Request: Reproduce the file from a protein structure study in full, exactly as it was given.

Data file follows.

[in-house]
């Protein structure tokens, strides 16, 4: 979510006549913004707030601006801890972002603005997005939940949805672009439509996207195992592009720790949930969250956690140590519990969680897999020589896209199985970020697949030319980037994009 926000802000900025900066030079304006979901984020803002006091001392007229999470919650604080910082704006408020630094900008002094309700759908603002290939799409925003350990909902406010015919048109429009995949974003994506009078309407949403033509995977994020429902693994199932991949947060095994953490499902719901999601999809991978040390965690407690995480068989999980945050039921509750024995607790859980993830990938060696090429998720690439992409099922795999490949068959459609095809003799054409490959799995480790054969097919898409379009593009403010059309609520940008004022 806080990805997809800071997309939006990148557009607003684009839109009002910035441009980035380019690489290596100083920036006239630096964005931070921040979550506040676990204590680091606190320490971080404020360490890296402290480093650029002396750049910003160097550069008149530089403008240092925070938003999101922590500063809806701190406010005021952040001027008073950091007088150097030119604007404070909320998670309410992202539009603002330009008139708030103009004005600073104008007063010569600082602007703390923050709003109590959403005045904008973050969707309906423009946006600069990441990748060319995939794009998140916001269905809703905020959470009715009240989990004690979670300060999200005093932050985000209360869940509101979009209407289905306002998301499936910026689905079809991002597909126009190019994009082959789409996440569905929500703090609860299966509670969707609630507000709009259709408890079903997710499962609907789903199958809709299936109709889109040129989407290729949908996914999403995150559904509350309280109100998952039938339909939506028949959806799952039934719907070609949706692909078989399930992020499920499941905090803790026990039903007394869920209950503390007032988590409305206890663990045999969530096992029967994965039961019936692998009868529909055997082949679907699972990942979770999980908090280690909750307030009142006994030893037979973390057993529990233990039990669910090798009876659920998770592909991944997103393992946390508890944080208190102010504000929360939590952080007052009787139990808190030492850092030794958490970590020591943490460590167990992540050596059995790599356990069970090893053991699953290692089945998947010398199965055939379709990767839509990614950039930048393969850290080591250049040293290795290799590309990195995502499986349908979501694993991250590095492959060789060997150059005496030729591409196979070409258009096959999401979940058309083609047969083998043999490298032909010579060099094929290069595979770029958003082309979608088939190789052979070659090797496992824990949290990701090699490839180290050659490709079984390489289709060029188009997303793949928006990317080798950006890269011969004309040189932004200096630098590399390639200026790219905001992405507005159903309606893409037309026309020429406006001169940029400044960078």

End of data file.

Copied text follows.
[in-house]
């Protein structure tokens, strides 16, 4: 979510006549913004707030601006801890972002603005997005939940949805672009439509996207195992592009720790949930969250956690140590519990969680897999020589896209199985970020697949030319980037994009 926000802000900025900066030079304006979901984020803002006091001392007229999470919650604080910082704006408020630094900008002094309700759908603002290939799409925003350990909902406010015919048109429009995949974003994506009078309407949403033509995977994020429902693994199932991949947060095994953490499902719901999601999809991978040390965690407690995480068989999980945050039921509750024995607790859980993830990938060696090429998720690439992409099922795999490949068959459609095809003799054409490959799995480790054969097919898409379009593009403010059309609520940008004022 806080990805997809800071997309939006990148557009607003684009839109009002910035441009980035380019690489290596100083920036006239630096964005931070921040979550506040676990204590680091606190320490971080404020360490890296402290480093650029002396750049910003160097550069008149530089403008240092925070938003999101922590500063809806701190406010005021952040001027008073950091007088150097030119604007404070909320998670309410992202539009603002330009008139708030103009004005600073104008007063010569600082602007703390923050709003109590959403005045904008973050969707309906423009946006600069990441990748060319995939794009998140916001269905809703905020959470009715009240989990004690979670300060999200005093932050985000209360869940509101979009209407289905306002998301499936910026689905079809991002597909126009190019994009082959789409996440569905929500703090609860299966509670969707609630507000709009259709408890079903997710499962609907789903199958809709299936109709889109040129989407290729949908996914999403995150559904509350309280109100998952039938339909939506028949959806799952039934719907070609949706692909078989399930992020499920499941905090803790026990039903007394869920209950503390007032988590409305206890663990045999969530096992029967994965039961019936692998009868529909055997082949679907699972990942979770999980908090280690909750307030009142006994030893037979973390057993529990233990039990669910090798009876659920998770592909991944997103393992946390508890944080208190102010504000929360939590952080007052009787139990808190030492850092030794958490970590020591943490460590167990992540050596059995790599356990069970090893053991699953290692089945998947010398199965055939379709990767839509990614950039930048393969850290080591250049040293290795290799590309990195995502499986349908979501694993991250590095492959060789060997150059005496030729591409196979070409258009096959999401979940058309083609047969083998043999490298032909010579060099094929290069595979770029958003082309979608088939190789052979070659090797496992824990949290990701090699490839180290050659490709079984390489289709060029188009997303793949928006990317080798950006890269011969004309040189932004200096630098590399390639200026790219905001992405507005159903309606893409037309026309020429406006001169940029400044960078």